GtVA exhibition comes to Kelvingrove

10 July 2015

GtVA exhibition comes to Kelvingrove

The GtVA mobile exhibition

The Gathering the Voices Association (GtVA) mobile exhibition moves to Kelvingrove Art Gallery & Museum from August.

GtVA has been collecting the oral testimonies of men and women who sought refuge in Scotland to escape the racism of Nazi-dominated Europe in the 1930s and 1940s. Most, but not all, were Jewish.

The exhibition consists of brief extracts from interviews recorded by GtVA, as well as photographs and other historical information.

Supported by GCU, the Heritage Lottery Fund and many local donors, GtVA has created a website ( where these testimonies can be freely accessed in audio and written form.

To date, 37 people from a number of different European countries, and many walks of life, have been interviewed.

The interviewees discussed their lives, including their earliest memories of their time in Europe, the horrors of Nazism, their experiences of migration and their gradual integration into Scottish society.

The day-to-day lives of these ‘new Scots’ are described, detailing how they learned about their new home, gained an education, found jobs, married, had children and put down roots in the country.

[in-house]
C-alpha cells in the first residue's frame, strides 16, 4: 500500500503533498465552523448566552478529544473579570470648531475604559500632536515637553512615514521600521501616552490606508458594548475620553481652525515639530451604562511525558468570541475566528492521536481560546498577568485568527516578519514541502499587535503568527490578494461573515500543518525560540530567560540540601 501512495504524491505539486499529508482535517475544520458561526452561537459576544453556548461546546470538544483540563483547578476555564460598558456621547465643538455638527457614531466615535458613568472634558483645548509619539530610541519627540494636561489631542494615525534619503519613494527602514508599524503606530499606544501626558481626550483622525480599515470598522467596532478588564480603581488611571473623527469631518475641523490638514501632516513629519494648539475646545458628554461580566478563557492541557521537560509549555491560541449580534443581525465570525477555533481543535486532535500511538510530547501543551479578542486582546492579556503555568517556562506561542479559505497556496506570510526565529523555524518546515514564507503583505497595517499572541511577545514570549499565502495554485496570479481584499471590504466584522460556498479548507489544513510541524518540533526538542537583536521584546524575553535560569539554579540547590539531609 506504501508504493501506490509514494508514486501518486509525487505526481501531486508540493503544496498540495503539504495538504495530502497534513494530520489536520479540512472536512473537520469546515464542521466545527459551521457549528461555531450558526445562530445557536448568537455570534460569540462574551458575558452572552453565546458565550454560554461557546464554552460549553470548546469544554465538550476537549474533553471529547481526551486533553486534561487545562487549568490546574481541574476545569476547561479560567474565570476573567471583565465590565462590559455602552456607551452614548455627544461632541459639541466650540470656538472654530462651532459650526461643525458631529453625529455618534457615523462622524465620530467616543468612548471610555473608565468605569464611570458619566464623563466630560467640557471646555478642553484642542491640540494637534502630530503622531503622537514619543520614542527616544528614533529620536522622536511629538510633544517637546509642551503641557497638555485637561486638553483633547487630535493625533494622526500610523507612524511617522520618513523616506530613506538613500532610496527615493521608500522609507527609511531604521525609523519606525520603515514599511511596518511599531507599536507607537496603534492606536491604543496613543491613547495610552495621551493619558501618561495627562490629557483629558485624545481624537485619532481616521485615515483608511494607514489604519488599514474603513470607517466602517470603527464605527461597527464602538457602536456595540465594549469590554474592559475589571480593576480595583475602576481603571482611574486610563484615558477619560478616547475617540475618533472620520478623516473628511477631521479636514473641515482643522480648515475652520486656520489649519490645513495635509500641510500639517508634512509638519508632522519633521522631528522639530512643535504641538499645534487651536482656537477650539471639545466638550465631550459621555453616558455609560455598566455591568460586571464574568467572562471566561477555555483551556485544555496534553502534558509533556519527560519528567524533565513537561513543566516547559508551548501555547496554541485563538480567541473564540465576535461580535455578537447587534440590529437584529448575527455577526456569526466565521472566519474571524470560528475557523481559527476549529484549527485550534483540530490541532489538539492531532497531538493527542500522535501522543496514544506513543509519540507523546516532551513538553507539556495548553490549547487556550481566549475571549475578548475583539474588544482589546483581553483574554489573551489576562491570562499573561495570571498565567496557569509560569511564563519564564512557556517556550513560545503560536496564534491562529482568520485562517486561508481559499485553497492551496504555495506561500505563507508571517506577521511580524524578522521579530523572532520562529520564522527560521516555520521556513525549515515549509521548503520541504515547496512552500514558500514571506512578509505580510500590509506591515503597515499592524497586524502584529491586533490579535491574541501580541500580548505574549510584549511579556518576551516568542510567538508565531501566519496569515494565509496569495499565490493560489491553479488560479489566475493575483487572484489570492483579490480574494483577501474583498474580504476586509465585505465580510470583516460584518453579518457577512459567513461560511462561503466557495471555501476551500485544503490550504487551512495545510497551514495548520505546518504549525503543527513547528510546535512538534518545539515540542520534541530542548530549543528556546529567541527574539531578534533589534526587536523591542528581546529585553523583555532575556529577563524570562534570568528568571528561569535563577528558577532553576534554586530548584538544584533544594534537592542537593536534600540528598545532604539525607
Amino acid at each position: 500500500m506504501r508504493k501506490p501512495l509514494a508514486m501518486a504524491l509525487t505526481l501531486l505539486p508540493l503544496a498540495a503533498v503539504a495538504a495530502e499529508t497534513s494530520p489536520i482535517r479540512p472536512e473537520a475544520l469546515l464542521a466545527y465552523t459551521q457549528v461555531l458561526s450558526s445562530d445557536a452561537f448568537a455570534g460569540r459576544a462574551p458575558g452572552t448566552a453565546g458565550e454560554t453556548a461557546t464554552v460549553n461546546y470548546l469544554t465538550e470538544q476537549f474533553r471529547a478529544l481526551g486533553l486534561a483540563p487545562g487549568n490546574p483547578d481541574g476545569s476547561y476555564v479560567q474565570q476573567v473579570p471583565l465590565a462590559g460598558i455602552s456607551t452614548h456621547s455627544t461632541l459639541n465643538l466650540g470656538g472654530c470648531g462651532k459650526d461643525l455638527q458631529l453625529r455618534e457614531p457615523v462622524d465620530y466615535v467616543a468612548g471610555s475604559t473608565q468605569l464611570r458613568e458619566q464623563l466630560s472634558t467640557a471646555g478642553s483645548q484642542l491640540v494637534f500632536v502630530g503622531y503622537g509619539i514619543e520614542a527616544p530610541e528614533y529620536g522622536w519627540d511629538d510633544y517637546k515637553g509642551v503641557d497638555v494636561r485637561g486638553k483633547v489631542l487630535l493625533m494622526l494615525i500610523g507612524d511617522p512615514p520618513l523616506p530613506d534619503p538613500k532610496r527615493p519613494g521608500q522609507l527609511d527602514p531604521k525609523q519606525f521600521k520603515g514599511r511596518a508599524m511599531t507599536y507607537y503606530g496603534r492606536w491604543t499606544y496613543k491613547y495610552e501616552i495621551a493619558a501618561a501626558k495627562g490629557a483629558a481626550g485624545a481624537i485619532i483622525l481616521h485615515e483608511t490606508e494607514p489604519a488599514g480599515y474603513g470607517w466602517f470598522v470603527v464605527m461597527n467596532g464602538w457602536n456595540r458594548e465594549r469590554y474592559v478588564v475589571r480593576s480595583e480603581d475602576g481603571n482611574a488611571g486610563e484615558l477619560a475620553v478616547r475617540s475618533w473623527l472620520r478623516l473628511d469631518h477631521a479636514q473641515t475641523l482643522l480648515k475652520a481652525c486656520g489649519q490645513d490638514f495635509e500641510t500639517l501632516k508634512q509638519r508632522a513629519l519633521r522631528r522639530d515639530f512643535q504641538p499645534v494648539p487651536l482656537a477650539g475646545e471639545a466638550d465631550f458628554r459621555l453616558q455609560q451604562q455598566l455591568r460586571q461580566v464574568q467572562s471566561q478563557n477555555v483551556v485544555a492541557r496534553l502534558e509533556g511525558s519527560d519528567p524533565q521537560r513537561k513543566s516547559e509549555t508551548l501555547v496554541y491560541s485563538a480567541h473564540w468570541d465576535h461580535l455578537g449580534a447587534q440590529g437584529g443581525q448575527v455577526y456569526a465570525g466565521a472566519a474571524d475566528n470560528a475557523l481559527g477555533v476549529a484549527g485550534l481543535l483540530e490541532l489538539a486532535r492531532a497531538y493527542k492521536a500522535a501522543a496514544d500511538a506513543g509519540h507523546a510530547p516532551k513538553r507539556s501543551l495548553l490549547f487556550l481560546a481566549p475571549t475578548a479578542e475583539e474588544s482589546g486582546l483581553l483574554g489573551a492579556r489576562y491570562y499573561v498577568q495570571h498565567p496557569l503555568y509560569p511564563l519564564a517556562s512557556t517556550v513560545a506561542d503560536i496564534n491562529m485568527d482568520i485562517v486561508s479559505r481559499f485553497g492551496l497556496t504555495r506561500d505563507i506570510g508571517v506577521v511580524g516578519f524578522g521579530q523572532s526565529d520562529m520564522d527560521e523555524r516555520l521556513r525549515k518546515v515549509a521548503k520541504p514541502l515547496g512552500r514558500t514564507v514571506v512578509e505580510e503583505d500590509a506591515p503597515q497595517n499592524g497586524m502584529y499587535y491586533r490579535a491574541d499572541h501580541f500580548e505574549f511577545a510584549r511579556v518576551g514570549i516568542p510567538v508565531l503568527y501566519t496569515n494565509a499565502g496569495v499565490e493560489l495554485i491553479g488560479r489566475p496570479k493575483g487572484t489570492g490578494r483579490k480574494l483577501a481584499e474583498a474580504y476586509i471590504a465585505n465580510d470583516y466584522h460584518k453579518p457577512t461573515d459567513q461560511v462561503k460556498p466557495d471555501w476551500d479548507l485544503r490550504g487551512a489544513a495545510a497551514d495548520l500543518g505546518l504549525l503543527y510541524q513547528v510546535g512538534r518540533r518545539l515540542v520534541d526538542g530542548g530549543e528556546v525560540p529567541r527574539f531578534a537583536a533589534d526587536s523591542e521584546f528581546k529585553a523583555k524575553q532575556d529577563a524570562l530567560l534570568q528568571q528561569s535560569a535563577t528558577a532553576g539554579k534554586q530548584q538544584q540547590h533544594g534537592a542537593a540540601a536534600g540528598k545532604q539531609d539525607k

Angela Shapiro, Senior Lecturer in GCU’s School of Engineering and Built Environment, said: “We are delighted that such a prestigious venue has agreed to exhibit the Gathering the Voices mobile exhibition.”

Jillian Watt, Director of Development and Alumni Relations, said: “Thanks to donors, the exhibition being shown at Kelvingrove will enable not just our local communities, but international visitors to learn about an important part of our history.”

GCU students continue to be involved with GtVA. Final-year students within the Department of Computer, Communications & Interactive Systems have been carring out play tests and improvements to serious games developed to support the curriculum in relevant school subjects. These will go alongside the mobile exhibition.

The exhibition can be found on the first floor of the museum, East Gallery, from Sunday August 2 to Monday August 31.